Search This Blog

Wednesday, July 10, 2013

Liriodendron tulipifera - Tulip Tree

The tulip tree is a large, fast growing deciduous tree to 70' x 30'. Pyramidal in youth, oval with age. Very popular native from the east coast. Not sure if its the flowers or the leaves.... but are pretty interesting. Grows a very tall and straight trunk. Fall color is pretty good but not always.





Leaves are alternate, simple, 3-8", lobed with a flat tip (truncated). Very easy to identify this tree from the leaf, nothing else like it.



Stems are stout, greenish-brown. They have very distinct buds, stipules (see below) and stipular scars. The buds are large, valvate, looking like a duck bill. The stipules are leaf like growths that emerge at the base of the leaves and soon fall off leaving a scar on the stem.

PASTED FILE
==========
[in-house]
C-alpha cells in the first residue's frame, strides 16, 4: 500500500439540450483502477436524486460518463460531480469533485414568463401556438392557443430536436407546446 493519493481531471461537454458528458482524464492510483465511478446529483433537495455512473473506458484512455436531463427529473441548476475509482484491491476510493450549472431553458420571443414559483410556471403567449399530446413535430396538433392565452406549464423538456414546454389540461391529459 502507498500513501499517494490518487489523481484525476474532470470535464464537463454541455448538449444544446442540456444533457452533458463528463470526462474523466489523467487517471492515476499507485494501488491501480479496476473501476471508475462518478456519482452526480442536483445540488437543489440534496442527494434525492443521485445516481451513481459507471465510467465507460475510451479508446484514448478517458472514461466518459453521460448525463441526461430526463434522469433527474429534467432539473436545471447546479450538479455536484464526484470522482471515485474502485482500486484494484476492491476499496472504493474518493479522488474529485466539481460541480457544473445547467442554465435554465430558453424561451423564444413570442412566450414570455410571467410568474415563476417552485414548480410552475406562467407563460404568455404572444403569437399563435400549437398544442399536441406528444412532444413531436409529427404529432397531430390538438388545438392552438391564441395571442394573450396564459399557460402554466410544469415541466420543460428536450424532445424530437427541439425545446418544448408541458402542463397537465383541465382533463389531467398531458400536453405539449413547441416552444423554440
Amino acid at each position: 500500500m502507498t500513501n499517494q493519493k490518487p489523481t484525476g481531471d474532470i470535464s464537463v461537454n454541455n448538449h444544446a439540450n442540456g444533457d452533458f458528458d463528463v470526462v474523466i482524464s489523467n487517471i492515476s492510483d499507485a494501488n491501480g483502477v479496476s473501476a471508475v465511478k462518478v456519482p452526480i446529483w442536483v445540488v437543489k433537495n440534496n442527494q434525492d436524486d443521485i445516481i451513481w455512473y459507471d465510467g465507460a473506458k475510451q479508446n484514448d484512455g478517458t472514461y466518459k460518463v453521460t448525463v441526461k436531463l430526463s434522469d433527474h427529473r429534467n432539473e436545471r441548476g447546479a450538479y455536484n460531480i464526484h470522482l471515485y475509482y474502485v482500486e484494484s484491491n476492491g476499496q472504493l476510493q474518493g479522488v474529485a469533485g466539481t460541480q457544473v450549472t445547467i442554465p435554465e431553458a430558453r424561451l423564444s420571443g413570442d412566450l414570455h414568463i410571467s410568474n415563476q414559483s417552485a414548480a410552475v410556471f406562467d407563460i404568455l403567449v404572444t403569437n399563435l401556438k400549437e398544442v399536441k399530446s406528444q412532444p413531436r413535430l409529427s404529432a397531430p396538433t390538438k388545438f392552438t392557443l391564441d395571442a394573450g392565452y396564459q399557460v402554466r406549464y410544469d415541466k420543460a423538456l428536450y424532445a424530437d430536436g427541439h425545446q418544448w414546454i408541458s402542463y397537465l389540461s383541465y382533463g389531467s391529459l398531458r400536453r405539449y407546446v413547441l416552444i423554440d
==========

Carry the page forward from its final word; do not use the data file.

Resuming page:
Flowers are quite pretty but not always easy to see. They are about 2-3" tall and 2" wide with 6 more or less greenish yellow petals. The inside of the petals is a large orange spot. They resemble tulips hence the common name.




Fruit is a collection of  achenes looking somewhat like a cone. This tree is from a very primitive group of angiosperms related to magnolias. 





Trunks are very straight and tall. Thin ridges, grayish colored. 





Misidentification:
look for the truncated leaves.

Location:

Scotts Valley:
MacDorsa Park, actually in the parking lot strip on the Olive Center Drive entrance.

Santa Cruz
215 Dellview (Morrissey west) is very large
508 Olive St.

Watsonville
Corner of Green Valley and Main St in the parking lots.

No comments:

Post a Comment